Patient Comments: Trigger Point Injection - Frequency

Question:

How frequently do you receive trigger point injections? Submit Your Comment

Comment from: Dwright, 35-44 Female (Patient) Published: June 21

I had trigger point injections (TPI) performed by a neurologist with both lidocaine and steroids in May 2017. By June my scalp had red patches where the injections where made. My scalp started to indent and there was steroid migration to my forehead which lead to indentations on both sides of my forehead. By the end of August my hair began to fall out at all the red patch sites. This was a very scary time in my life, I was losing my hair and looked disfigured. Multiple doctors were not sure if the fat layers or hair would return. The neurologist that performed the procedure insisted it couldn't have been him. Several other neurologist, an immunologist and two dermatologists agreed it was the TPI. When the redness subsided my hair started to sprout back and my forehead is almost 100 percent back. I would caution everyone to never try this option for migraines. Not only did I have awful side effects but also had zero relief.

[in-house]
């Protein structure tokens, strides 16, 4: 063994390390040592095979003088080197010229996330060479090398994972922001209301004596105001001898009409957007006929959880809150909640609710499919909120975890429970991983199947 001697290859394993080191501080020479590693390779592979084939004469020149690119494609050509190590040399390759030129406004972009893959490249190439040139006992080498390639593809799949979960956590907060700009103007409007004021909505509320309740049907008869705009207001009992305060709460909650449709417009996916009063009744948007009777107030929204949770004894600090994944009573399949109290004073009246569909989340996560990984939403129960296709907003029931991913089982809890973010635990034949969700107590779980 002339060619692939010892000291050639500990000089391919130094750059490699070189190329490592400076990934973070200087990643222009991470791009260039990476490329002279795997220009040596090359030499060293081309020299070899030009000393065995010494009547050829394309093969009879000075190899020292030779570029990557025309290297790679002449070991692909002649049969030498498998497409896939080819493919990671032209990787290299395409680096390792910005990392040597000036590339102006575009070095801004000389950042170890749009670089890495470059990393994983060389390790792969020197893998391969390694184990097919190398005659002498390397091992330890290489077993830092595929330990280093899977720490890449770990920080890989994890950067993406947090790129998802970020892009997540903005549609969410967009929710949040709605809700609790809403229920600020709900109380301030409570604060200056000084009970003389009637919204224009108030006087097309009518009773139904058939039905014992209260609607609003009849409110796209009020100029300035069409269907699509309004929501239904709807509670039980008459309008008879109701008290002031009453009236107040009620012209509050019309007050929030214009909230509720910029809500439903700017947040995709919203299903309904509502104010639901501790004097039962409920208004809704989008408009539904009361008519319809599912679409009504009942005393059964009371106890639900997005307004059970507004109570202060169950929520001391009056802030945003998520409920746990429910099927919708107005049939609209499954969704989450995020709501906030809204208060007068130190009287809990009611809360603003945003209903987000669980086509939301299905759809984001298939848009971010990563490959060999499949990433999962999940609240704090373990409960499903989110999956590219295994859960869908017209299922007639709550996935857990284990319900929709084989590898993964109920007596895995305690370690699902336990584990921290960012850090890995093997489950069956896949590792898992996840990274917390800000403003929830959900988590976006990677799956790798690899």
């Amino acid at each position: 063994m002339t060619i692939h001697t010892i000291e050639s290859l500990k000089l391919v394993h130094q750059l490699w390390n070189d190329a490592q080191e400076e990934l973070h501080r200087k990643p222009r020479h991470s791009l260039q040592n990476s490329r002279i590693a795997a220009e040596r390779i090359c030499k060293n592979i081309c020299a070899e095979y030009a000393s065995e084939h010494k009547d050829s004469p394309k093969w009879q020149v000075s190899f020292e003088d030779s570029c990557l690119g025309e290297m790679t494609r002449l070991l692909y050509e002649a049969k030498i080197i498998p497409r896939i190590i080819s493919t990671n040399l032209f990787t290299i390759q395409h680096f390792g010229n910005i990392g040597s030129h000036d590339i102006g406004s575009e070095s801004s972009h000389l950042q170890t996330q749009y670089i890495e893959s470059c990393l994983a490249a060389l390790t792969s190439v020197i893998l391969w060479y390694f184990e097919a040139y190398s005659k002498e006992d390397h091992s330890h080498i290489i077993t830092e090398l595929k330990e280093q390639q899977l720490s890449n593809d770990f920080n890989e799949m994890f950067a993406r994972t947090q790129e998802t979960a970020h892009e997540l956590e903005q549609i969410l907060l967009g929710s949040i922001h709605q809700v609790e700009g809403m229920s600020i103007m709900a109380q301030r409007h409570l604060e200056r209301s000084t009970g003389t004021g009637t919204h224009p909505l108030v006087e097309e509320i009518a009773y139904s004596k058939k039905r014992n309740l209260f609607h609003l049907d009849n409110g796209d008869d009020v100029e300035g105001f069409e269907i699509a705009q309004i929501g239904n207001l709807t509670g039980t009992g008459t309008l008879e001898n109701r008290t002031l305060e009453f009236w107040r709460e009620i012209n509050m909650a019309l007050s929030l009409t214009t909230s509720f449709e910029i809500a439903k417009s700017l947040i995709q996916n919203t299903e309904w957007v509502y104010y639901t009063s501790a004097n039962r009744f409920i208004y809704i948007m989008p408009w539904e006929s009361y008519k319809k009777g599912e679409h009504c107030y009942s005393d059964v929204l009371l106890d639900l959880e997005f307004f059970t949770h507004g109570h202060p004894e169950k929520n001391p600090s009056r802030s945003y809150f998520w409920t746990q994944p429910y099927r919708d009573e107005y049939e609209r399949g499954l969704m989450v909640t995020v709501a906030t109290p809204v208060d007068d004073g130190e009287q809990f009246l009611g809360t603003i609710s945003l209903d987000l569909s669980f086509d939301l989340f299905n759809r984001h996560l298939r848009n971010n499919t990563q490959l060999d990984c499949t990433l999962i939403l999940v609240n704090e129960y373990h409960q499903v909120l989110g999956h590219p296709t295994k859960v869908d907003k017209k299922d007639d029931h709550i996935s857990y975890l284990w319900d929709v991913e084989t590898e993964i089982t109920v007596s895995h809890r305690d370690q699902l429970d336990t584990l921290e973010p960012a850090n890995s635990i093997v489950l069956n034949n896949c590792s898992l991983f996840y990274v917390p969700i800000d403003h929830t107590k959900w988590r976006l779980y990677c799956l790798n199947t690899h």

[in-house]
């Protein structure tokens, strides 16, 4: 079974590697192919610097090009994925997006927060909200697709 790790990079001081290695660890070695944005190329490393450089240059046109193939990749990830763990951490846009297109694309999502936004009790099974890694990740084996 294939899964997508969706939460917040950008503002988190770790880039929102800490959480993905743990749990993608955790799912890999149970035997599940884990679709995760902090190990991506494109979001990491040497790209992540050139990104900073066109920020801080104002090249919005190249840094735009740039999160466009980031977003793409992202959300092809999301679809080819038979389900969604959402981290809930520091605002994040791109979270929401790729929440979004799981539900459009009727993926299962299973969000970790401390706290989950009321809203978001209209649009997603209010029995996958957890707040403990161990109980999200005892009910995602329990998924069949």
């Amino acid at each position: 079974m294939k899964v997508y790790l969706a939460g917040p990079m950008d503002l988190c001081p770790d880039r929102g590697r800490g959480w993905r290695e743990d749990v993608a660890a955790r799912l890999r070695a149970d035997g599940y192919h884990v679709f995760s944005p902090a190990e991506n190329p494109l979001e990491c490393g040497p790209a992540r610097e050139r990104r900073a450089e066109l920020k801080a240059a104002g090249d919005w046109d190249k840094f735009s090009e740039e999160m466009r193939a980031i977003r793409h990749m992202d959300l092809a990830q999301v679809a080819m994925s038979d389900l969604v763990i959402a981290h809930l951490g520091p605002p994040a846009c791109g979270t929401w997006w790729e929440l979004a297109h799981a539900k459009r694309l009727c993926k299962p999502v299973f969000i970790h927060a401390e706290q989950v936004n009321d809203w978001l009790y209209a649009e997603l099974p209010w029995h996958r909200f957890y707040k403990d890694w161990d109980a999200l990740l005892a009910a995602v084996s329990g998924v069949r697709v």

Comment from: Nat, 35-44 Female (Patient) Published: June 13

For the first time ever I had 4 trigger point injections done today, one as close as they could go to my neck and 3 others darted along my left shoulder. My symptoms are a heavy strange kind of numb arm a few hours later turning into feeling hot (fan is currently on), nausea and dizziness. The injection site areas are certainly letting me know they are sore. I have severe foraminal stenosis so I can't have them directly into my neck as originally planned. Unfortunately my only other option is surgery to fuse but I'd rather try my only option before that. I so hope it works. I was told no heat, only ice packs and 24 hours of rest. I think I will take some advice from someone on here (if I'm up to it), after 24 hours I'm going try do gentle exercises. I had spinal fusion 2 years ago so I hope I can hold my neck surgery off for a little longer by having these shots. Let's see what the next few days bring; update to follow.

Comment from: Flo007, 35-44 Female (Patient) Published: May 29